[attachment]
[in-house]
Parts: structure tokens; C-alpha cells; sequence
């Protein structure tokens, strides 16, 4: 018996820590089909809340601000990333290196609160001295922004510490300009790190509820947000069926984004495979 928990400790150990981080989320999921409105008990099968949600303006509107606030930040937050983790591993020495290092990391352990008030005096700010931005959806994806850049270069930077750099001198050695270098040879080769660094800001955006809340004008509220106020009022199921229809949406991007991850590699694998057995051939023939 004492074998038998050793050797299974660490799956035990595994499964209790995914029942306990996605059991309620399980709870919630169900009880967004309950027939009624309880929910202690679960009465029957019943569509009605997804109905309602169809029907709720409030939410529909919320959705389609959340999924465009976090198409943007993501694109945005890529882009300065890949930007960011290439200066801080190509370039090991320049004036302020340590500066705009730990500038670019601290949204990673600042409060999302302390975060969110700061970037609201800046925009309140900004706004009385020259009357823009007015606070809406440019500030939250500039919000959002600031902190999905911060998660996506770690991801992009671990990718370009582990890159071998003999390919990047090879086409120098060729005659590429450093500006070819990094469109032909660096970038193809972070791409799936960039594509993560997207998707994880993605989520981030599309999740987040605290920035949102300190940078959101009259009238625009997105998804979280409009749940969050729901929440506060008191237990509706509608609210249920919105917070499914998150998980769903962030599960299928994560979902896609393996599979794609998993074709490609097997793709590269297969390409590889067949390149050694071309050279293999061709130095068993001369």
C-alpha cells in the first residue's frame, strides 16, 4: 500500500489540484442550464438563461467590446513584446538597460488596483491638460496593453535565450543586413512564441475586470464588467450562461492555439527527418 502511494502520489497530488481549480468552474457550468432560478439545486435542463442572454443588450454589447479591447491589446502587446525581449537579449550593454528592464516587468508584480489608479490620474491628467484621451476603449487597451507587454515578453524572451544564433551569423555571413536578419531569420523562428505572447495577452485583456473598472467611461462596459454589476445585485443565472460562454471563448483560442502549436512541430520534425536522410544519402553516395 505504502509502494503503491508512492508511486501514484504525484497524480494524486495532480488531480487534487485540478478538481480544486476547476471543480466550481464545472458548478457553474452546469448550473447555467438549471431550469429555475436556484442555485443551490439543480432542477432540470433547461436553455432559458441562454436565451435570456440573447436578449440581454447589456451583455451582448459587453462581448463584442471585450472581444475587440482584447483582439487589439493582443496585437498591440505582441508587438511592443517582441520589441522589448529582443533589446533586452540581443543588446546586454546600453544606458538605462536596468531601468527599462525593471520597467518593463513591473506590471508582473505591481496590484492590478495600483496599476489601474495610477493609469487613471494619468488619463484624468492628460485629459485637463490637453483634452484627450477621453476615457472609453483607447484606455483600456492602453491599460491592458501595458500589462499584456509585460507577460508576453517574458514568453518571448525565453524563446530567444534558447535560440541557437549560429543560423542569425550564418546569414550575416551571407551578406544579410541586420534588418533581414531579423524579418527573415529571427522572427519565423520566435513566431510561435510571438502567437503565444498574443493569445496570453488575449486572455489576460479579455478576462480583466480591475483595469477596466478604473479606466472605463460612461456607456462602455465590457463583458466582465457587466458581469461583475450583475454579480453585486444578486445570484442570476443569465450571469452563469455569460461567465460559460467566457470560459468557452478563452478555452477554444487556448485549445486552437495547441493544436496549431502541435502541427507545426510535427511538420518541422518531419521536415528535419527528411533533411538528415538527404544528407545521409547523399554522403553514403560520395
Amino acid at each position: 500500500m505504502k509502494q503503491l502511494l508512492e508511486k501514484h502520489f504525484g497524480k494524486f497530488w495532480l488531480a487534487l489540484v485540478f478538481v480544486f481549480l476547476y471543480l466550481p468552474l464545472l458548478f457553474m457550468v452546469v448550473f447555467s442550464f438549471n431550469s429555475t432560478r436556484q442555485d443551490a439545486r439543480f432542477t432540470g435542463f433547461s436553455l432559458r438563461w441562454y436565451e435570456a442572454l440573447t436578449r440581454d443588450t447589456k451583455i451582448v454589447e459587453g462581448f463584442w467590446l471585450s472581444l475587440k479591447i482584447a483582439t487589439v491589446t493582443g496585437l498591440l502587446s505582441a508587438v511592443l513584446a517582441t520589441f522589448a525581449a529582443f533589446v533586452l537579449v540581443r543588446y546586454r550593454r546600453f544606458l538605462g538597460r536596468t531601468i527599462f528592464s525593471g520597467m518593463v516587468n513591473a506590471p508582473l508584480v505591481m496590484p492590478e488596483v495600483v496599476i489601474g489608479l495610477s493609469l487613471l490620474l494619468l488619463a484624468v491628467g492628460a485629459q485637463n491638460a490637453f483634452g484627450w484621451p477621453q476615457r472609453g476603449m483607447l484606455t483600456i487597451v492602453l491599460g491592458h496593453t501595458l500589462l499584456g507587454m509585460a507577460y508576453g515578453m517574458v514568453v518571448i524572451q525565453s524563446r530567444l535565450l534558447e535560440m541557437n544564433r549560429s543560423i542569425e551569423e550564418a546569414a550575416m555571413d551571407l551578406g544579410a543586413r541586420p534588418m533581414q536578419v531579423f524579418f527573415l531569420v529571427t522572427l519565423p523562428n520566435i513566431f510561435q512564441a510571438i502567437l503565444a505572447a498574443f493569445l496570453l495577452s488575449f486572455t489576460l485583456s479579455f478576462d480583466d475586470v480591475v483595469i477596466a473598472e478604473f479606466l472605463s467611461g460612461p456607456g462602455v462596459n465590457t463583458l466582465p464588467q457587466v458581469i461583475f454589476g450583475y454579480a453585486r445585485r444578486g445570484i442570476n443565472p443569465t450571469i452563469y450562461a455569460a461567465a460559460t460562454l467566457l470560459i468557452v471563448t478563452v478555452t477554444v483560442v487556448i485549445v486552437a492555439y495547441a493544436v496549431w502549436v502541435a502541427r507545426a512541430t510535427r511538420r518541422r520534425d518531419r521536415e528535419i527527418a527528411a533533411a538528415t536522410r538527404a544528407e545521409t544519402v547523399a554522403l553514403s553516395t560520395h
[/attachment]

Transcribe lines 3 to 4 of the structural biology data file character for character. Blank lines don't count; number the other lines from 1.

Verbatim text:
């Protein structure tokens, strides 16, 4: 018996820590089909809340601000990333290196609160001295922004510490300009790190509820947000069926984004495979 928990400790150990981080989320999921409105008990099968949600303006509107606030930040937050983790591993020495290092990391352990008030005096700010931005959806994806850049270069930077750099001198050695270098040879080769660094800001955006809340004008509220106020009022199921229809949406991007991850590699694998057995051939023939 004492074998038998050793050797299974660490799956035990595994499964209790995914029942306990996605059991309620399980709870919630169900009880967004309950027939009624309880929910202690679960009465029957019943569509009605997804109905309602169809029907709720409030939410529909919320959705389609959340999924465009976090198409943007993501694109945005890529882009300065890949930007960011290439200066801080190509370039090991320049004036302020340590500066705009730990500038670019601290949204990673600042409060999302302390975060969110700061970037609201800046925009309140900004706004009385020259009357823009007015606070809406440019500030939250500039919000959002600031902190999905911060998660996506770690991801992009671990990718370009582990890159071998003999390919990047090879086409120098060729005659590429450093500006070819990094469109032909660096970038193809972070791409799936960039594509993560997207998707994880993605989520981030599309999740987040605290920035949102300190940078959101009259009238625009997105998804979280409009749940969050729901929440506060008191237990509706509608609210249920919105917070499914998150998980769903962030599960299928994560979902896609393996599979794609998993074709490609097997793709590269297969390409590889067949390149050694071309050279293999061709130095068993001369």
C-alpha cells in the first residue's frame, strides 16, 4: 500500500489540484442550464438563461467590446513584446538597460488596483491638460496593453535565450543586413512564441475586470464588467450562461492555439527527418 502511494502520489497530488481549480468552474457550468432560478439545486435542463442572454443588450454589447479591447491589446502587446525581449537579449550593454528592464516587468508584480489608479490620474491628467484621451476603449487597451507587454515578453524572451544564433551569423555571413536578419531569420523562428505572447495577452485583456473598472467611461462596459454589476445585485443565472460562454471563448483560442502549436512541430520534425536522410544519402553516395 505504502509502494503503491508512492508511486501514484504525484497524480494524486495532480488531480487534487485540478478538481480544486476547476471543480466550481464545472458548478457553474452546469448550473447555467438549471431550469429555475436556484442555485443551490439543480432542477432540470433547461436553455432559458441562454436565451435570456440573447436578449440581454447589456451583455451582448459587453462581448463584442471585450472581444475587440482584447483582439487589439493582443496585437498591440505582441508587438511592443517582441520589441522589448529582443533589446533586452540581443543588446546586454546600453544606458538605462536596468531601468527599462525593471520597467518593463513591473506590471508582473505591481496590484492590478495600483496599476489601474495610477493609469487613471494619468488619463484624468492628460485629459485637463490637453483634452484627450477621453476615457472609453483607447484606455483600456492602453491599460491592458501595458500589462499584456509585460507577460508576453517574458514568453518571448525565453524563446530567444534558447535560440541557437549560429543560423542569425550564418546569414550575416551571407551578406544579410541586420534588418533581414531579423524579418527573415529571427522572427519565423520566435513566431510561435510571438502567437503565444498574443493569445496570453488575449486572455489576460479579455478576462480583466480591475483595469477596466478604473479606466472605463460612461456607456462602455465590457463583458466582465457587466458581469461583475450583475454579480453585486444578486445570484442570476443569465450571469452563469455569460461567465460559460467566457470560459468557452478563452478555452477554444487556448485549445486552437495547441493544436496549431502541435502541427507545426510535427511538420518541422518531419521536415528535419527528411533533411538528415538527404544528407545521409547523399554522403553514403560520395